Like an eternal force, there exists in Long Beach a presence that has persisted throughout time, evoking both adoration and fear. Some seek its destruction while others revere it. Despite the ongoing tax situation, this enigma, known as the traffic circle, continues to thrive, captivating the minds of residents and visitors alike for over half a century.
The traffic circle is a four-legged creature that engulfs approximately 100,000 cars each day, only to disperse them in various directions. This perplexing intersection has been a source of great concern, sparking countless debates and narrowly avoided collisions since its inception 56 years ago. It is a place where sleek sports cars and clunky sedans converge, where the notion of right-of-way is shared by all. Here, red lights and traffic officers are conspicuously absent. If fate strands you in the inside lane, you could find yourself eternally circling. Some drivers face this challenge with bared fangs and a menacing stare, while others simply close their eyes and speed through.
Next to the Grand Prix, the traffic circle is arguably the wildest ride in town. Surprisingly, according to the Long Beach police, it is also one of the safest. Monique Drew, a local driver, scoffed at the notion, recounting her numerous close encounters, all of which she adamantly claimed were not her fault. Nan Roberts, the director of major gifts at Cal State Long Beach, even jokingly remarked that she felt safer driving the wrong way out of London at the age of 19.
Nonetheless, Traffic Enforcement Cmdr. Charles H. Parks attests to the infrequency of accidents at the traffic circle. The Fire Department paramedics rarely find themselves responding to incidents there, and the sole fatality that lingers in memory dates back to 1988 when a motorcyclist recklessly plowed through it without even bothering to turn. With pride, Parks declares it the safest intersection in the city, despite his wife’s aversion to driving through it.
Conversely, traffic circles, known as roundabouts or rotaries elsewhere, are common fixtures throughout the East Coast and Europe. Experts assert that they are among the safest and most efficient means of moving vehicles. In theory, traffic flows like a river, unhindered by red lights. Each driver enters at a 45-degree angle, virtually eliminating the risk of head-on collisions.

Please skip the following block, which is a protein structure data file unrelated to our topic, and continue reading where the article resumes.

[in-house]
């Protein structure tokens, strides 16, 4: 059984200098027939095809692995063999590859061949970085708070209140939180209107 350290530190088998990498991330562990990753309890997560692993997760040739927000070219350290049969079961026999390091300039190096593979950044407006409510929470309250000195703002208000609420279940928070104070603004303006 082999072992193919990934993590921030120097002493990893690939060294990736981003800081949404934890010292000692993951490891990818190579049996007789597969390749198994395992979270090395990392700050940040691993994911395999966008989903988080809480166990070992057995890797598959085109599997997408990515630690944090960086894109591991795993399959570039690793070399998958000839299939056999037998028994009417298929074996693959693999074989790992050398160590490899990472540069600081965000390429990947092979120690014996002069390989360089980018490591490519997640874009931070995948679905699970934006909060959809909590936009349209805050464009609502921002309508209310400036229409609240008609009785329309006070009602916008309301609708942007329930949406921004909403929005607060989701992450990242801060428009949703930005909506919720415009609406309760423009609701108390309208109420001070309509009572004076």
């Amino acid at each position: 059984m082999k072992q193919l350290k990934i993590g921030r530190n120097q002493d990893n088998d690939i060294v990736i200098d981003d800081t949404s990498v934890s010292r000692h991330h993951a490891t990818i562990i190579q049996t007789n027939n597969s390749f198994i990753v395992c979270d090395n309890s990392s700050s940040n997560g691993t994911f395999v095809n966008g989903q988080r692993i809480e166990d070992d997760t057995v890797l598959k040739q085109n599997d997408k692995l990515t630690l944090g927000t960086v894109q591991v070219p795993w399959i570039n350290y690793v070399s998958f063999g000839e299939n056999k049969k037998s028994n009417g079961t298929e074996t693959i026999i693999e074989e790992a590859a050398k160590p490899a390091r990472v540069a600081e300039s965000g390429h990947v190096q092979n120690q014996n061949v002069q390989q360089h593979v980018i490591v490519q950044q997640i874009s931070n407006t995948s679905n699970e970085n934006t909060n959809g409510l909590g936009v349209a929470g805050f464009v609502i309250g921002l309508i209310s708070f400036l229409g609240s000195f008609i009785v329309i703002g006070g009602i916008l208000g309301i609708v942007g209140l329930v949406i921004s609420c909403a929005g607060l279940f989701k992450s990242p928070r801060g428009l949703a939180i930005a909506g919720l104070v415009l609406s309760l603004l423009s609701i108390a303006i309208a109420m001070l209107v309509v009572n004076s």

However, Southern California drivers tend to dismiss such claims. The mere suggestion of constructing a traffic circle in Ojai years ago led to a local revolt. Former Long Beach resident Eric Donald, who once faced threats from another driver at the circle, attempted to convince the Department of Motor Vehicles in 1981 to acknowledge traffic circles in its instructional materials. The DMV dismissed his request, citing the scarcity of such intersections in the state. Frustrated, Donald eventually moved to Cypress.
Across California, traffic circles are a rarity, and Long Beach is home to one of the largest. Situated at the convergence of two state highways, Lakewood Boulevard and Pacific Coast Highway, it is deeply ingrained in the fabric of the city. Many Long Beach residents wish to see it vanish, contemplating the construction of a tunnel or bridge, but city officials swiftly dismiss such proposals due to exorbitant costs. Surprisingly, there are individuals who genuinely appreciate the traffic circle’s existence.
Valerie Cottongim, for example, finds excitement in navigating the circle three times a week on her way to the gym. She describes it as a legal opportunity to unleash her inner race car driver, comparing it to a thrilling E-ticket ride at Disneyland. Meanwhile, Bert Resnik diligently avoids the circle while his wife, Annette, deliberately seeks it out.
Many drivers recall their first encounter with the circle vividly, akin to reminiscing about the Sylmar earthquake. With an estimated 108,000 vehicles passing through daily, there is an abundance of opinions regarding the correct approach to navigating it. Some insist on coming to a complete stop upon entering, while others believe that doing so would be a grave mistake. The presence of a diagram explaining the specific routes and corresponding lanes is of little help, as by the time drivers see it and process the information, they are already halfway through.
For first-timers in standard sedans, traversing the circle is akin to strapping on a pair of rental skis and attempting to make their way down the Matterhorn using the snowplow technique. District 5 Councilman Les Robbins, expressing his frustration, refers to it as a chaotic mess, recounting his near misses.
Oddly, the true origins of the traffic circle remain shrouded in mystery. Historical records only mention that it was “worked on” as early as 1932 and designed by the unidentified “Los Angeles Regional Planning Commission.” Various rumors prevail, including one suggesting that the designer met their demise within the circle’s confines, while another claims that it was their offspring who suffered such a fate. In a curious twist, a third rumor suggests that the designer was not a man but a woman.
For better or worse, Long Beach seems destined to retain its traffic circle for at least another 20 years. Discussions have surfaced regarding the installation of a ramp to divert Pacific Coast Highway traffic, but until then, the circle has become an unofficial landmark. To alter its form would be akin to attempting to fix Barbra Streisand’s nose.
City Traffic Engineer Dick Backus affectionately speculates that many Southern Californians are only familiar with two things about Long Beach: the Queen Mary and, of course, the iconic traffic circle.